Top health industry issues of 2016

screenshot_79PwC’s Health Research Institute’s annual report highlights the forces expected to have the most impact on industry in 2016, with a glance back at key trends from the past decade.

In 2016, millions of American consumers will have their first video consults, be prescribed their first health apps and use their smartphones as diagnostic tools for the first time. These new experiences will begin to make real the dream of care anywhere, anytime, changing consumer expectations and fueling innovation.


2016 also will be the year that many Americans, faced with higher deductibles, manage medical expenses with new tools and services rolled out by their insurance companies, healthcare providers, banks and other new entrants. These new experiences will remind consumers of the way they now plan for retirement, using 401(k)s and other financial vehicles. Increasingly, in
this developing New Health Economy, the way healthcare is paid for, delivered and accessed will start to echo other industries.

This will be the year that, shift by shift, visit by visit, nurses, doctors and other clinicians learn to work in new ways, incorporating insights gleaned from data analyses into their treatment plans. They will begin conducting e-visits with behavioral health patients and reacting to alerts from remote patient monitoring devices sent home with newly discharged patients.

Some clinicians will begin work in new “bedless” hospitals and virtual care centers, overseeing scores of patients in far-flung locations. Fueled by alternative payment models, technological advances and powerful new database tools, these new ways of delivering care will spread. Care delivery will begin to change.

In many cases, these are initial steps in a long journey. Much of the $3.2 trillion industry still lacks the financial incentives that are key to sweeping transformation.1 Questions about who owns the data persist, impeding information sharing, formation of partnerships and the seeming holy grail of interoperability.

2016 also is an election year, and healthcare will be in the political mix, as it has been before. Despite two US Supreme Court decisions solidifying the legality of the Affordable Care Act (ACA), efforts will continue in 2016 to chip away at provisions such as the “Cadillac tax” on high-cost health policies, the contraception mandate, the medical device tax and scheduled provider payment cuts.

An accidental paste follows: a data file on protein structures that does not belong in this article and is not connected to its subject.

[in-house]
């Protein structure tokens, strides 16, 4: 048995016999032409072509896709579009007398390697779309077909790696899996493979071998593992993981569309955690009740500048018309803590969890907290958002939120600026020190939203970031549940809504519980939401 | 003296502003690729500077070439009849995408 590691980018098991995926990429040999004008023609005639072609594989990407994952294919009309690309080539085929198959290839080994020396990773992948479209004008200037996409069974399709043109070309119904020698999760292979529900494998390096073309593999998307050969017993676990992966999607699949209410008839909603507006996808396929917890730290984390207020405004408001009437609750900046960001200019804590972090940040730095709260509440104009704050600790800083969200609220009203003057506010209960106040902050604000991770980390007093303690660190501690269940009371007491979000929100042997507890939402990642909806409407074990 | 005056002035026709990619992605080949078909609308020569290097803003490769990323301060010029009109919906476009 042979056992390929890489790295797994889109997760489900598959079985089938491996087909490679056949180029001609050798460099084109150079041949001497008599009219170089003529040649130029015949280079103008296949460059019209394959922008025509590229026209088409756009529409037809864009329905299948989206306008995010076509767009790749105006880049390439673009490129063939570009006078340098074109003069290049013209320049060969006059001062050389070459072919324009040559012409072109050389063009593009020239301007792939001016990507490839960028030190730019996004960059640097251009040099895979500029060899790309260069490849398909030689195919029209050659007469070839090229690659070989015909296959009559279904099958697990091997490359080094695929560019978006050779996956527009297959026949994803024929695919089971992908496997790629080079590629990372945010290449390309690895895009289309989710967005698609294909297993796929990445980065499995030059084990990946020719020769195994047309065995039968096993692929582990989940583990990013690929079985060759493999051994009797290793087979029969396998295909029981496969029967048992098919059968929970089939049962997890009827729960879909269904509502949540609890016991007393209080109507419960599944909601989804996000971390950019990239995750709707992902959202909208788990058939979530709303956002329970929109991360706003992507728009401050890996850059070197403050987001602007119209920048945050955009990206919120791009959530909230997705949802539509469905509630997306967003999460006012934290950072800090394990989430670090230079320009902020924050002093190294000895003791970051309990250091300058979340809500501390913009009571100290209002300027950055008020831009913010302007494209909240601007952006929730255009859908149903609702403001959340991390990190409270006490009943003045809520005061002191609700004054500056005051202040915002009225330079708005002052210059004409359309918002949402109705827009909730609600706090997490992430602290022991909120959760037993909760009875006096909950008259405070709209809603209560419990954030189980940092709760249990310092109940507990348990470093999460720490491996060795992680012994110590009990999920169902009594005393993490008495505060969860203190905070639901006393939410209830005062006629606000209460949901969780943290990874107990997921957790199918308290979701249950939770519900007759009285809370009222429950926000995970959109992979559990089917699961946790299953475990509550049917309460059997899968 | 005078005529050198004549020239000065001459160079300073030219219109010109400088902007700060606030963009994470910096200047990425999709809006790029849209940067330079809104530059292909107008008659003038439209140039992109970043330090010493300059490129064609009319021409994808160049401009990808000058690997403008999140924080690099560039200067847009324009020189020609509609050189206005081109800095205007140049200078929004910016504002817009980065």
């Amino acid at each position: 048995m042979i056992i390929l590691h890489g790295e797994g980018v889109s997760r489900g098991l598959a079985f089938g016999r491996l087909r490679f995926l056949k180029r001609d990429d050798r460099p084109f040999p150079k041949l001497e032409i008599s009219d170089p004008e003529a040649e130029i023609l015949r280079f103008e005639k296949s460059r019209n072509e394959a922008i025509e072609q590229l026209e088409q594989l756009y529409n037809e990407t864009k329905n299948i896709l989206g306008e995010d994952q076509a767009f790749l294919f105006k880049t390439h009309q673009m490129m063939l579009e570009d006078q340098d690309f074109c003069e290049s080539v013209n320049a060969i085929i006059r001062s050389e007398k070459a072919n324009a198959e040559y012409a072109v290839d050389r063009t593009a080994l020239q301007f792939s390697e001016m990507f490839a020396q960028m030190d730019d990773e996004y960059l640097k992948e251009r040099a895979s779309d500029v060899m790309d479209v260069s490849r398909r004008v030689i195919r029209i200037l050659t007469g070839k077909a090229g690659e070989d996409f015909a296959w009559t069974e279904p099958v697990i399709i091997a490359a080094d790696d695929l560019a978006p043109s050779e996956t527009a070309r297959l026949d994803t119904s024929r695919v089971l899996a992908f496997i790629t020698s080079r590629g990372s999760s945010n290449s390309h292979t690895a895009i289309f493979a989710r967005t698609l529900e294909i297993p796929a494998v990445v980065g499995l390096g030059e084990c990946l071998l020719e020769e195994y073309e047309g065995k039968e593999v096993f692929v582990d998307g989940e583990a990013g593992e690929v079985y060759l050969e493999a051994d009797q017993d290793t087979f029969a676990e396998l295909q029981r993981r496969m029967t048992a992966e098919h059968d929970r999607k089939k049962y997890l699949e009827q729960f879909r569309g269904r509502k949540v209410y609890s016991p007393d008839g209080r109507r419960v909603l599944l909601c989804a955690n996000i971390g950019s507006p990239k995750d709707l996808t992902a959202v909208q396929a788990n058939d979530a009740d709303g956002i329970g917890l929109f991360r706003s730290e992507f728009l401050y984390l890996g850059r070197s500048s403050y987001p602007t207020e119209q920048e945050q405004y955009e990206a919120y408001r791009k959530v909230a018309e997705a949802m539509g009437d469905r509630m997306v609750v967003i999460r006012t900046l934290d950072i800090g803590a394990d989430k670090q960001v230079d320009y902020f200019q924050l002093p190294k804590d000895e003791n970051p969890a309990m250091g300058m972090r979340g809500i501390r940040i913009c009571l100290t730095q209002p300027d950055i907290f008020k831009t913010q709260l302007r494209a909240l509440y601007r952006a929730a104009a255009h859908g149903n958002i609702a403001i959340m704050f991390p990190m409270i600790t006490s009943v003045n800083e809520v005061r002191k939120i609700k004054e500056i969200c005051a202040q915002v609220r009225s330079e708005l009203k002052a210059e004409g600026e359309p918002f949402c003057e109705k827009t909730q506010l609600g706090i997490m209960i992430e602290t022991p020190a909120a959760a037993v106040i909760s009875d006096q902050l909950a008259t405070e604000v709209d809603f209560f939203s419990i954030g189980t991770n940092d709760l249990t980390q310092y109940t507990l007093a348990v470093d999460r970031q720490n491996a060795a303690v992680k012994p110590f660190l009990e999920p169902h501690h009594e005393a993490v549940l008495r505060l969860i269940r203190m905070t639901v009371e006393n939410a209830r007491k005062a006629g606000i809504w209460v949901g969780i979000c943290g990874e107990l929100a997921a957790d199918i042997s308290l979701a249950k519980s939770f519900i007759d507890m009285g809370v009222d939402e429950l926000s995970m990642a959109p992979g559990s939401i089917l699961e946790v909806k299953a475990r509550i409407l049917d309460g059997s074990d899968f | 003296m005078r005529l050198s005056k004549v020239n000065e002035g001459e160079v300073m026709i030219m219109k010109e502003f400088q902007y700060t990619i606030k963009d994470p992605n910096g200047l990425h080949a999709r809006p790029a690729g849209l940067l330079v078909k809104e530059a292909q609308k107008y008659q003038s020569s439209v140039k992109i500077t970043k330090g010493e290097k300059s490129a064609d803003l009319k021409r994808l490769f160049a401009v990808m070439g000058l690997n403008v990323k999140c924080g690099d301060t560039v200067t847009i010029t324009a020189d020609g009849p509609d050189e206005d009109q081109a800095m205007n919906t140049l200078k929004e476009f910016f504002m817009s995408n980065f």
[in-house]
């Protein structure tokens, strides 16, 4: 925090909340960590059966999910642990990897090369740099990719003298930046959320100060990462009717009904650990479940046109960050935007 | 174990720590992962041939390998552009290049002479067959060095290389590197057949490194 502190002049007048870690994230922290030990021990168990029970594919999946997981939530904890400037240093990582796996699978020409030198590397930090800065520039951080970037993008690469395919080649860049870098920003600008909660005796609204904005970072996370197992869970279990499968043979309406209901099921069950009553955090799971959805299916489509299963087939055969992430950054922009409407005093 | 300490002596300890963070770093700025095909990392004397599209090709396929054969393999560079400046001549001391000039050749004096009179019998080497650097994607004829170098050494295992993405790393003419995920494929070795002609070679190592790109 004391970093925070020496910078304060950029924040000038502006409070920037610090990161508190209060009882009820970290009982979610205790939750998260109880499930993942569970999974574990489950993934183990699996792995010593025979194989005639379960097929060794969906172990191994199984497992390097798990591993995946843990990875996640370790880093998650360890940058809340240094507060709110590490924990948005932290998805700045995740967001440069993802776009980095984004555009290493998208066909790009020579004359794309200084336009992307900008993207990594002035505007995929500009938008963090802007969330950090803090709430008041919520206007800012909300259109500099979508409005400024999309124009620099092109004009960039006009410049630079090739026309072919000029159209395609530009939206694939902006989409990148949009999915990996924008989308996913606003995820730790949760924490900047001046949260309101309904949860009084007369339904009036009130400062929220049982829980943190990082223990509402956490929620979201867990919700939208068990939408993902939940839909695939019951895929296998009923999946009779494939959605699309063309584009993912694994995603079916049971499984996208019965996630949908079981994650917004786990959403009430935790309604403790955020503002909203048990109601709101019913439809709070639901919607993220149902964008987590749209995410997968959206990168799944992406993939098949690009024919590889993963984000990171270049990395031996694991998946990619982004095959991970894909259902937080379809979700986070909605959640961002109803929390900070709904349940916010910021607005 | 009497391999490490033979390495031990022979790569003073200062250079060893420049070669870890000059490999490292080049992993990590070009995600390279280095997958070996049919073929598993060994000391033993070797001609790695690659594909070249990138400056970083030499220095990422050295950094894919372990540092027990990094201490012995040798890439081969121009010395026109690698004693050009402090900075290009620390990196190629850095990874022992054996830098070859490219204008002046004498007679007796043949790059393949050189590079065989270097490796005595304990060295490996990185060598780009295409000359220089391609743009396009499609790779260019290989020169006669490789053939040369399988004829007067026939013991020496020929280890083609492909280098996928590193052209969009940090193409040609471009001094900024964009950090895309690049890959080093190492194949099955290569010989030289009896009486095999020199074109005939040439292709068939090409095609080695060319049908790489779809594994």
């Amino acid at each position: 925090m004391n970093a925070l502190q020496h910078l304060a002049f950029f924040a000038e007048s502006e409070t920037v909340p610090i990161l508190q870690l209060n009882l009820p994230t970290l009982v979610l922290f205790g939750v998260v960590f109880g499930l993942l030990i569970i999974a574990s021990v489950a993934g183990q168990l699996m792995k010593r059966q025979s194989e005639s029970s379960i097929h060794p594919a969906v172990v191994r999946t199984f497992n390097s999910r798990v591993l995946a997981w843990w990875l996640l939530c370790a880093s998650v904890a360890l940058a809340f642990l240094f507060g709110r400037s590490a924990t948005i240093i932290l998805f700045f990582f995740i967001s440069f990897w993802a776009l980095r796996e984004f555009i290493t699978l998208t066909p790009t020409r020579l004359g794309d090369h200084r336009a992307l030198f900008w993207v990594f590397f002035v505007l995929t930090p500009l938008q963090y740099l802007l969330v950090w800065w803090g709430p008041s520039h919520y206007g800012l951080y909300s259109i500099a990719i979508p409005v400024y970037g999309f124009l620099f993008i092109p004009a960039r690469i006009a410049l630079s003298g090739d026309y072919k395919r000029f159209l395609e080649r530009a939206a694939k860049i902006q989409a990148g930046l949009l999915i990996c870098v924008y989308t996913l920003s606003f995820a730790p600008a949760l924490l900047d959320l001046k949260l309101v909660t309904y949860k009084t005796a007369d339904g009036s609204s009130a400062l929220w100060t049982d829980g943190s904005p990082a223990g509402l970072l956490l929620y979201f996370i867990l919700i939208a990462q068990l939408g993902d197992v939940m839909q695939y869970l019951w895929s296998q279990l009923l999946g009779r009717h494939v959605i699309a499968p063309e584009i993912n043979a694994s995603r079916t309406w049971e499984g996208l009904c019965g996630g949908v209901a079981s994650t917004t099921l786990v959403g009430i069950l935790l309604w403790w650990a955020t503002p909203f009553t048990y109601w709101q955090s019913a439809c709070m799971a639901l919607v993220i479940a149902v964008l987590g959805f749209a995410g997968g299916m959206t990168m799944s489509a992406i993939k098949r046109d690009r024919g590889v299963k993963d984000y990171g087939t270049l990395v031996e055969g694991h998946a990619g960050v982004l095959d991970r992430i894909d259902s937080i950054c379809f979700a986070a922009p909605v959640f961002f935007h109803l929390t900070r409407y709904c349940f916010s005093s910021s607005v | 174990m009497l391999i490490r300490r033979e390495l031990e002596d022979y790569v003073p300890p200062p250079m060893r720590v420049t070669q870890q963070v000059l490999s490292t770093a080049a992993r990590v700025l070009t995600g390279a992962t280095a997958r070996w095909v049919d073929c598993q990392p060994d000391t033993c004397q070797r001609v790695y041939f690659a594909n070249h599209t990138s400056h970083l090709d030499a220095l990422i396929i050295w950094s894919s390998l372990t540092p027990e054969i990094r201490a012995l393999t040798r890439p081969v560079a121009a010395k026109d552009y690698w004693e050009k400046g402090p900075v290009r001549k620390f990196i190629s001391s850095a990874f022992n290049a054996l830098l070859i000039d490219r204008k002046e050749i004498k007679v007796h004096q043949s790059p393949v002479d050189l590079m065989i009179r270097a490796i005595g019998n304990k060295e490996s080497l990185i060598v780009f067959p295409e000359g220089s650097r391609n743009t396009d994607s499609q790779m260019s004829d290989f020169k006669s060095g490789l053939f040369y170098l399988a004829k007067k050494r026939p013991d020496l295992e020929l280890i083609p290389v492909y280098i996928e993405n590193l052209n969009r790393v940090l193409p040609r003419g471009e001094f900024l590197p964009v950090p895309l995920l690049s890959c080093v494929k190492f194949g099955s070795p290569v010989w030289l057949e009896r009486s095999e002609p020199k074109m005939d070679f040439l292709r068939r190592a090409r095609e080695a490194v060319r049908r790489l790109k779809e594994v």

Drug pricing also has become an issue on the campaign trail as consumers feel the pinch of higher costs, even with generic medications and new “biosimilar” products. And politics may play a role in regulatory appraisals of the many mergers and acquisitions announced by insurers, healthcare systems and drug makers.


HRI’s main findings this year:

• Adoption of health-related smartphone apps have doubled in the last two years. In 2013, 16% of consumers said they had at least one health app on their device.2 Two years later, 32% said they did.3 HRI also found that millennials, who are enthusiastically embracing wearables and health apps, prefer virtual communication for health interactions.4

• Well-known healthcare brands may have a market advantage. Consolidation is creating larger health systems and insurers. These moves make branding critical. HRI’s 2015 consumer survey found Americans are willing to drive further to receive care from a well-known system, signaling receptiveness to brand over convenience. Many consumers, however, say they are not willing to pay more for care delivered health systems considered “best in field.”5

Nearly 40% of consumers would abandon or hesitate using a health organization if it is hacked. Medical devices from pacemakers to infusion pumps are becoming more connected, but also more vulnerable to breaches and cyberattacks. More than 50% of consumers told HRI they would avoid, or be wary of using, a connected medical device if such a breach were reported.7

In 2016, the health industry will begin to lay down rough new paths to a more connected, transparent, convenient ecosystem. Eventually these paths will develop into well-trodden trails, roads and highways. This hard work — this forging of new ways of receiving, paying for and delivering care — is a hallmark of the creation of a New Health Economy, an industry that is more digital, nimble, responsive and focused on consumers. As organizations master these tools and services, they will combine them in new ways, form new partnerships and ultimately transform the industry.

World of DTC Marketing Insight..

1ne: It seems that these are what pharma should do as opposed to what they will do.

2wo: Health apps need to be separated from “fitness apps”.

3hree: One of THE biggest challenges facing pharma is hiring the right people who can teach the organization on the importance of putting patients first and transparency.

4our:For consumers of healthcare, it’s all about quality of life in deciding treatment options. Pharma marketers should focus on the benefits of the product as it applies to helping patients lead the life want.